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/ 15 Jan 2020

Residential Service Charges – An Overview

If you have ever owned a residential leasehold property or are in the process of purchasing one, you may have come across the term service charges. But what exactly does this term mean?

This post takes a brief look at residential service charges, namely, what they are, what can be charged and how demands for service charges must be made.

Simon Cozier


Head of Property

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Definition of Service Charges

Service charges are essentially a payment made by Tenants to the Landlord. This payment covers the expenses incurred by the Landlord in providing services to the Tenants of the building or estate and can be made as part of, or in addition to rent. The extent and type of services provided by the Landlord will depend on the size and nature of the estate in question.

Services may include, but are not limited to, the provision of insurance, maintenance, repair and management of the estate. Also included within the service charge may be a contribution toward a reserve or sinking fund.

A reserve or sinking fund is a sum retained by the Landlord to contribute toward the cost of large items of individual expenditure the Landlord anticipates having to pay in the future. For example, contribution toward the replacement of a lift or repair of a roof.

The services a Landlord is obliged to provide, or may at their discretion provide to their tenants, will, or at least should, be clearly defined and outlined in the Lease.

What Can be Recovered?

Under statute, service charges are subject to the following criteria:

• Costs can only be included to the extent they are reasonable; and
• The amount of any advance payment demanded must also be reasonable.

In relation to the first point above, the costs must have been reasonably incurred and services to which they relate must have been completed to a reasonable standard.

The word reasonable here is given its ordinary meaning and will largely depend on the circumstances. What is ‘reasonably incurred’ and a ‘reasonable standard’ in one situation may not be so in another.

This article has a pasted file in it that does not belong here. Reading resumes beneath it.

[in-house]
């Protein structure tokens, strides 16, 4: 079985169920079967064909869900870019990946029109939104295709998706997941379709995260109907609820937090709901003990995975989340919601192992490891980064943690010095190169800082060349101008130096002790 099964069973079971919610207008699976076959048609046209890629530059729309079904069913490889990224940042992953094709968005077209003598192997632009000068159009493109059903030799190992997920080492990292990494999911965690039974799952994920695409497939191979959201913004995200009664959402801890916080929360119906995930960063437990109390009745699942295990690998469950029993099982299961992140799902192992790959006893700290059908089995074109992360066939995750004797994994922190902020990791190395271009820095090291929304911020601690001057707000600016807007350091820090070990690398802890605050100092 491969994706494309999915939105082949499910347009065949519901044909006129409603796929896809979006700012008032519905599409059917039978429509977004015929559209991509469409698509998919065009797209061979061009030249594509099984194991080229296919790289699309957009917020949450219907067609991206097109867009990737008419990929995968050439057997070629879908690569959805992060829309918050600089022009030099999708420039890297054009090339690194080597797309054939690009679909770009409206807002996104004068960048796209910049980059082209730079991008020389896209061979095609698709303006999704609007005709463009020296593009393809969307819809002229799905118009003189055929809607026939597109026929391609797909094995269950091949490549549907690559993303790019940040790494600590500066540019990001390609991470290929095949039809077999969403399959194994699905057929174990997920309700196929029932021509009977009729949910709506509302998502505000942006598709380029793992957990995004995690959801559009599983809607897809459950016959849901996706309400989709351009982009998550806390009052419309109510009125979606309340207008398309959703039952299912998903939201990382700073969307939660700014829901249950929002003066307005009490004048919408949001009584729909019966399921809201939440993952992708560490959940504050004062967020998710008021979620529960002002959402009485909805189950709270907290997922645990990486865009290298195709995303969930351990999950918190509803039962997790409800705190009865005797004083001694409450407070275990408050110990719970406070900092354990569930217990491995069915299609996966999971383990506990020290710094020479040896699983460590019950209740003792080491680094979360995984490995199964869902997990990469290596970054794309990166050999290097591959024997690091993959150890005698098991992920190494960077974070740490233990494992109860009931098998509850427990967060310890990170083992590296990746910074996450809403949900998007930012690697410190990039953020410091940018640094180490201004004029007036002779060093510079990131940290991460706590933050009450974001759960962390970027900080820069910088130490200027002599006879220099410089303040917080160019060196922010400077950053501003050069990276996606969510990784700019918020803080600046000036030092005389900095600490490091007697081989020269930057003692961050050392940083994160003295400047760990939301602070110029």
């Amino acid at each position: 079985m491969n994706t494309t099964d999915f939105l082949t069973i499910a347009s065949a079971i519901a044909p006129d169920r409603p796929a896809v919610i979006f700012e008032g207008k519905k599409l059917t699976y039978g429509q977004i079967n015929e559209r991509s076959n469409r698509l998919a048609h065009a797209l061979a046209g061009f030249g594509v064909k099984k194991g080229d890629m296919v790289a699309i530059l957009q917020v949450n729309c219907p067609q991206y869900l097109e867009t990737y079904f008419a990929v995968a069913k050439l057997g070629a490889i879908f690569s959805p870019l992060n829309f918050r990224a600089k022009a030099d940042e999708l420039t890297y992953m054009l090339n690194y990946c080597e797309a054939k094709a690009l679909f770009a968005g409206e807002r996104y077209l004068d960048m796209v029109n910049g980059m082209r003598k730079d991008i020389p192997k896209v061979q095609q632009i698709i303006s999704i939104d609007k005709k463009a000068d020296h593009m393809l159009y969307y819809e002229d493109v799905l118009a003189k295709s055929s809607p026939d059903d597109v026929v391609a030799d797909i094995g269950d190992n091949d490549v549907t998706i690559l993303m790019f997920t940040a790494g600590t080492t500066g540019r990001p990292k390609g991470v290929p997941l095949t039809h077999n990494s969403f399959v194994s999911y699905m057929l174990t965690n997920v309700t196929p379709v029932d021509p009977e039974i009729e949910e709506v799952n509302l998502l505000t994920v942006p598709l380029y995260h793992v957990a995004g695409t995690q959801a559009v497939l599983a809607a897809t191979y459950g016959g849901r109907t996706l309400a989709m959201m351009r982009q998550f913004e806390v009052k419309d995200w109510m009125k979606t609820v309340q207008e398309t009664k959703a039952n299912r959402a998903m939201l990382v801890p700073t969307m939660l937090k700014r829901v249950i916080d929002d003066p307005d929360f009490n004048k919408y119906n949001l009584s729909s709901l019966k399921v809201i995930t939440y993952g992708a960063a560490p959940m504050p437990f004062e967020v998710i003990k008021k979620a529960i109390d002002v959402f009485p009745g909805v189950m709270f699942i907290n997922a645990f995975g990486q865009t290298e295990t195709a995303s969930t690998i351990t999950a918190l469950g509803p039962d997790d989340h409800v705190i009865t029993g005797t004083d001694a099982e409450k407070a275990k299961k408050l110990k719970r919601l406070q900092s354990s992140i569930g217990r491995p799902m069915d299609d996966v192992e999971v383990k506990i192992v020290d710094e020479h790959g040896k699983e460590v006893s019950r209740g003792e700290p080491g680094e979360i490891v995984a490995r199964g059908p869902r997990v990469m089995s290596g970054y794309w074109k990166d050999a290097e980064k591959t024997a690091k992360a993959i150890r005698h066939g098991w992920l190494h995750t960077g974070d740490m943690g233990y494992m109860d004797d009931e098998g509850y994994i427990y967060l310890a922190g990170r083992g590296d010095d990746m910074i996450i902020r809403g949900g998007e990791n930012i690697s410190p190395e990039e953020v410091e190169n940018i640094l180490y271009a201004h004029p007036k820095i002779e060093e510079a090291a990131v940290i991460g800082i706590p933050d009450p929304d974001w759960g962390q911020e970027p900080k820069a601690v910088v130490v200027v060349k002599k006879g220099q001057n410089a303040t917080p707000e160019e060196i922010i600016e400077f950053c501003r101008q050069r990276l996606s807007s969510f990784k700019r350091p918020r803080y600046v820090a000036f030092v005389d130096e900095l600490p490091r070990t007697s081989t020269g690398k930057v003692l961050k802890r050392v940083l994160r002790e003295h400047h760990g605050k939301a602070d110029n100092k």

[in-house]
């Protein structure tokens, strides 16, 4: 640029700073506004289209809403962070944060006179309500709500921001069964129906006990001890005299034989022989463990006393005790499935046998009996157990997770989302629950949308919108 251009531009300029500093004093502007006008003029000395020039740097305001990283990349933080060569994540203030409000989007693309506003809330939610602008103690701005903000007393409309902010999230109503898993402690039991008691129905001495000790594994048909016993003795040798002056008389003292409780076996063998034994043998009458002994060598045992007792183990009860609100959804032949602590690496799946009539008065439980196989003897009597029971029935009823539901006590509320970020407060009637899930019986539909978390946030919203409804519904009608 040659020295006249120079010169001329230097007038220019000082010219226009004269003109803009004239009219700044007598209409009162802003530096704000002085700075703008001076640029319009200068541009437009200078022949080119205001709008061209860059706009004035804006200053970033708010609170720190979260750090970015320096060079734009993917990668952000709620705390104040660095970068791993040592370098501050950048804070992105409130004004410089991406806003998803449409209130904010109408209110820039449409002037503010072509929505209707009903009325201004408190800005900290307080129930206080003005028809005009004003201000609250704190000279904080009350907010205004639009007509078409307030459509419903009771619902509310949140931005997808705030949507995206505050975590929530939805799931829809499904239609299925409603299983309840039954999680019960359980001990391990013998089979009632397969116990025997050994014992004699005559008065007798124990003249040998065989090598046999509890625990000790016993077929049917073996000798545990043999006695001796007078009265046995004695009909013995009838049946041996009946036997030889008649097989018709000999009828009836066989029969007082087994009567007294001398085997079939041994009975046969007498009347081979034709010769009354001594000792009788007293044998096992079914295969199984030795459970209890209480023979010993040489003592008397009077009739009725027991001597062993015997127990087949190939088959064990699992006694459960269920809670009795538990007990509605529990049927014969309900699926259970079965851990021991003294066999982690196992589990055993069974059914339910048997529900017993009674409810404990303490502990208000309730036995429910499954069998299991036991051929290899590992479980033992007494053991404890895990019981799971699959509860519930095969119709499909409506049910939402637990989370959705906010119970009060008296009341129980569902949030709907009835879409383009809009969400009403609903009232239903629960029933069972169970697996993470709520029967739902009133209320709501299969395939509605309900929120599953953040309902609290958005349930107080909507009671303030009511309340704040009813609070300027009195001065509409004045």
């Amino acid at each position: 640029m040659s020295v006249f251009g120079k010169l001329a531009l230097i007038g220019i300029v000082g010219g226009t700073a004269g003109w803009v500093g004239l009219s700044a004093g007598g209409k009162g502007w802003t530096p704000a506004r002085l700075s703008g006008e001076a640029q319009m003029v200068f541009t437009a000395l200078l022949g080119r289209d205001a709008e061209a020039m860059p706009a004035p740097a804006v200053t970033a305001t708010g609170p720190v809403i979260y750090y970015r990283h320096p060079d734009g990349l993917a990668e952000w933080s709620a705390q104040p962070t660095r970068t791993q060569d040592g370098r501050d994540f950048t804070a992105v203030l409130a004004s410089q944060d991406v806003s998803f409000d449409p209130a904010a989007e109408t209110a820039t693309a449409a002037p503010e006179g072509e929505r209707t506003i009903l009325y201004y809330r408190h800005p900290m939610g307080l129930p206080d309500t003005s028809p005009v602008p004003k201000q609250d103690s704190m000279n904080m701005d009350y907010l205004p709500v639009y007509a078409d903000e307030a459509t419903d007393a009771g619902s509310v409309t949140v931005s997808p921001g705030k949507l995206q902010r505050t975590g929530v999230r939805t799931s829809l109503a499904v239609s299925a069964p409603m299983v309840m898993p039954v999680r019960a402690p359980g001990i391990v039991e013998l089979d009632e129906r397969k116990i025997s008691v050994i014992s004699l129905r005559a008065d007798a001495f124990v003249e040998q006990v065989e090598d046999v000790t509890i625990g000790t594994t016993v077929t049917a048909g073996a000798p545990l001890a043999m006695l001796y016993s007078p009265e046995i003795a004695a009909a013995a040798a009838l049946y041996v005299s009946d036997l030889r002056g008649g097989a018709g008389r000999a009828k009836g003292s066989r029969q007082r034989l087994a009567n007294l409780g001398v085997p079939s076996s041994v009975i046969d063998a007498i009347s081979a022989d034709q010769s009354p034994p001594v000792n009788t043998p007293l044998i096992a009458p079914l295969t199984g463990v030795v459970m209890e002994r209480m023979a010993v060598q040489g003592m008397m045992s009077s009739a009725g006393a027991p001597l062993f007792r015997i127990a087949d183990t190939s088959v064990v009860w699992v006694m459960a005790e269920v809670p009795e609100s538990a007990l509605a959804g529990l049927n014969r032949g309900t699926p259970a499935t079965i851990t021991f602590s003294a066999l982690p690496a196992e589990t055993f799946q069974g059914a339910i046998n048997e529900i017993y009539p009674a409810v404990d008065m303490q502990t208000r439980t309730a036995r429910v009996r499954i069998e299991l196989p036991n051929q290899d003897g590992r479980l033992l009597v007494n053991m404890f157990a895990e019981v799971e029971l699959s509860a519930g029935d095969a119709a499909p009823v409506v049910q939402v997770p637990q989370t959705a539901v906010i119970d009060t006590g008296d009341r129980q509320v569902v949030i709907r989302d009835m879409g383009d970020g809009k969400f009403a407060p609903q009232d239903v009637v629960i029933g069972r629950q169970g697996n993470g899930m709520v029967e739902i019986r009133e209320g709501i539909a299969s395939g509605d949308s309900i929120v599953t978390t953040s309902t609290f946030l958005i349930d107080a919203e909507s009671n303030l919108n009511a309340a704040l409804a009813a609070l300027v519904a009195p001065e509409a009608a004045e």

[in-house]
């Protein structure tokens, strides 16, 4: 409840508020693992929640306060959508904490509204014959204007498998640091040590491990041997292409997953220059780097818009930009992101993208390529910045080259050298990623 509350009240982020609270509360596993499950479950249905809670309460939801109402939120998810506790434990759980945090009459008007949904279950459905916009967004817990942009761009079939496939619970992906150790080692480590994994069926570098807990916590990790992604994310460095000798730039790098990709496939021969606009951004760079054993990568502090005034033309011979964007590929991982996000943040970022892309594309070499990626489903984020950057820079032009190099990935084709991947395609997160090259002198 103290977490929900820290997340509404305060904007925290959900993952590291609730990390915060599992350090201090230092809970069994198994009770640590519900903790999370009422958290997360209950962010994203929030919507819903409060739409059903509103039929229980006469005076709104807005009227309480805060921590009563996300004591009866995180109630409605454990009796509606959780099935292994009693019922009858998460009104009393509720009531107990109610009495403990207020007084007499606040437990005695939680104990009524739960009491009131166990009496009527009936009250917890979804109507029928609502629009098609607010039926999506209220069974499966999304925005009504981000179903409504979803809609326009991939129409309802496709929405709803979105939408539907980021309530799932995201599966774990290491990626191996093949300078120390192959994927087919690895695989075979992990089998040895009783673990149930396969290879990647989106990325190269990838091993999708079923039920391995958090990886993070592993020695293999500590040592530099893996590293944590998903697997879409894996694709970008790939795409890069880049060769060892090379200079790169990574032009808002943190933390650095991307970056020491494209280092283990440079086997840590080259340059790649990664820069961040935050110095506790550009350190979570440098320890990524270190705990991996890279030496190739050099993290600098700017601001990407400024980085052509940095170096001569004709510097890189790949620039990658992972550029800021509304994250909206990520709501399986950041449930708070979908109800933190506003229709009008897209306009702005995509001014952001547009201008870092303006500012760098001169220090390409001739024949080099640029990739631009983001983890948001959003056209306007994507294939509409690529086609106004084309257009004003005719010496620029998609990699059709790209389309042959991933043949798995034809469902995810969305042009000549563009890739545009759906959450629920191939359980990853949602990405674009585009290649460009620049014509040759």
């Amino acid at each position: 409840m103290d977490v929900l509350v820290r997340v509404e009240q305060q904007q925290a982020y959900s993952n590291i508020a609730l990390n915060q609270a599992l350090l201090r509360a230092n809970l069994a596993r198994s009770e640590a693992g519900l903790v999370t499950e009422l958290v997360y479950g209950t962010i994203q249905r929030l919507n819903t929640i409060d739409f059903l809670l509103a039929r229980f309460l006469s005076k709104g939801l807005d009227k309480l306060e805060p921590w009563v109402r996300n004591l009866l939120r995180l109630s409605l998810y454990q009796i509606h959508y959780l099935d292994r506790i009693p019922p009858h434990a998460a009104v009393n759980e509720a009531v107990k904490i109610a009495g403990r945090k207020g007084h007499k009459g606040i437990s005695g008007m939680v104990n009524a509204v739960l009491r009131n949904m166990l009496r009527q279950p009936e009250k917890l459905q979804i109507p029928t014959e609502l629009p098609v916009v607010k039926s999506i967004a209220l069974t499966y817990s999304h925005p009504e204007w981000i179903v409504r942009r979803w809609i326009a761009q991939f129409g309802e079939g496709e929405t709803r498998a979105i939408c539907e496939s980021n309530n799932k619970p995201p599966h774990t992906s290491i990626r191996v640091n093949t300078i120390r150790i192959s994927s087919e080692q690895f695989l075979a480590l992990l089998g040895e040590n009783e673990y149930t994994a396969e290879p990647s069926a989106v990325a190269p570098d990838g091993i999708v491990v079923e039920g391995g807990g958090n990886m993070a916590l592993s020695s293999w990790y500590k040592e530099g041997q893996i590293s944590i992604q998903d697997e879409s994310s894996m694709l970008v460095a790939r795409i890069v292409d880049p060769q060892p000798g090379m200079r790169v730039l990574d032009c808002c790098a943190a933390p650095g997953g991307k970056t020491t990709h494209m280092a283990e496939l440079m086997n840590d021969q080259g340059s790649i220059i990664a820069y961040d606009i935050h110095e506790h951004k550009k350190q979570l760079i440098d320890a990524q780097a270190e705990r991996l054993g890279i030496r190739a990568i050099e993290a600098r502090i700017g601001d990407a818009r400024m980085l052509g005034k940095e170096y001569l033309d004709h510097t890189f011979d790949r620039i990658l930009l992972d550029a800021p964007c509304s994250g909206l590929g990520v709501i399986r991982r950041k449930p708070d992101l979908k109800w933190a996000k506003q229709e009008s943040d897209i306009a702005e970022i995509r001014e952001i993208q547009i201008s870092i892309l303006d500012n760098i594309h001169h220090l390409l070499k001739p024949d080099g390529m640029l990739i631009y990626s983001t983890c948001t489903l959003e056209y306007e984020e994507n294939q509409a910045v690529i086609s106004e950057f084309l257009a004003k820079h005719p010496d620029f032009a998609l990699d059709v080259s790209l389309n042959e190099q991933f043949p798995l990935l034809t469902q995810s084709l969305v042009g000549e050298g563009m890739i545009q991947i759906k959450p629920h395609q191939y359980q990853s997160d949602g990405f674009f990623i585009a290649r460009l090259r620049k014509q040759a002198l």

In addition, a Landlord can only recover their actual costs incurred. In other words, service charges cannot be used as an additional means of making profit. Similarly, a Landlord cannot charge for services that it does not actually provide.

Tenants have the right to challenge the service charges demanded and/or the reasonableness of them by making an application to the Court.

Service Charge Demands – Formalities

By law, service charge demands must be made in a prescribed format. In addition to these statutory requirements, most likely, there will be further, more detailed, conditions set out in the Lease of the property itself.

At the very least, service charge demands must contain the name(s) and address(es) for the Landlord and a summary of the rights and obligations of the tenants in regard to the service charges.

Service charges must be served by the Landlord to their Tenants within 18 months of the date the costs were incurred. If a Landlord cannot adhere to this requirement, they must at least serve a notice during this 18-month period that costs have been incurred and a Tenant will be required to contribute to them by way of service charge.

If a Landlord does not conform to these requirements, they will be unable to recover their costs incurred during the period in question.

Tenants are entitled to a summary and breakdown of the costs incurred by the Landlord in providing the services. Tenants also have a right to inspect accounts, insurance and other documents relating to costs incurred by the Landlord that have subsequently been charged to the Tenants by way of a Service Charge.

If you require more specific advice in relation to a service charge query, or have another property related enquiry, please do get in touch with Hanne & Co’s Property team who will be more than willing to assist.

Simon Cozier heads up the Property team of Hanne & Co – full service solicitors in London - and gives an overview of residential service charges

Simon Cozier is a Partner at Hanne & Co. and heads up the Property Team.

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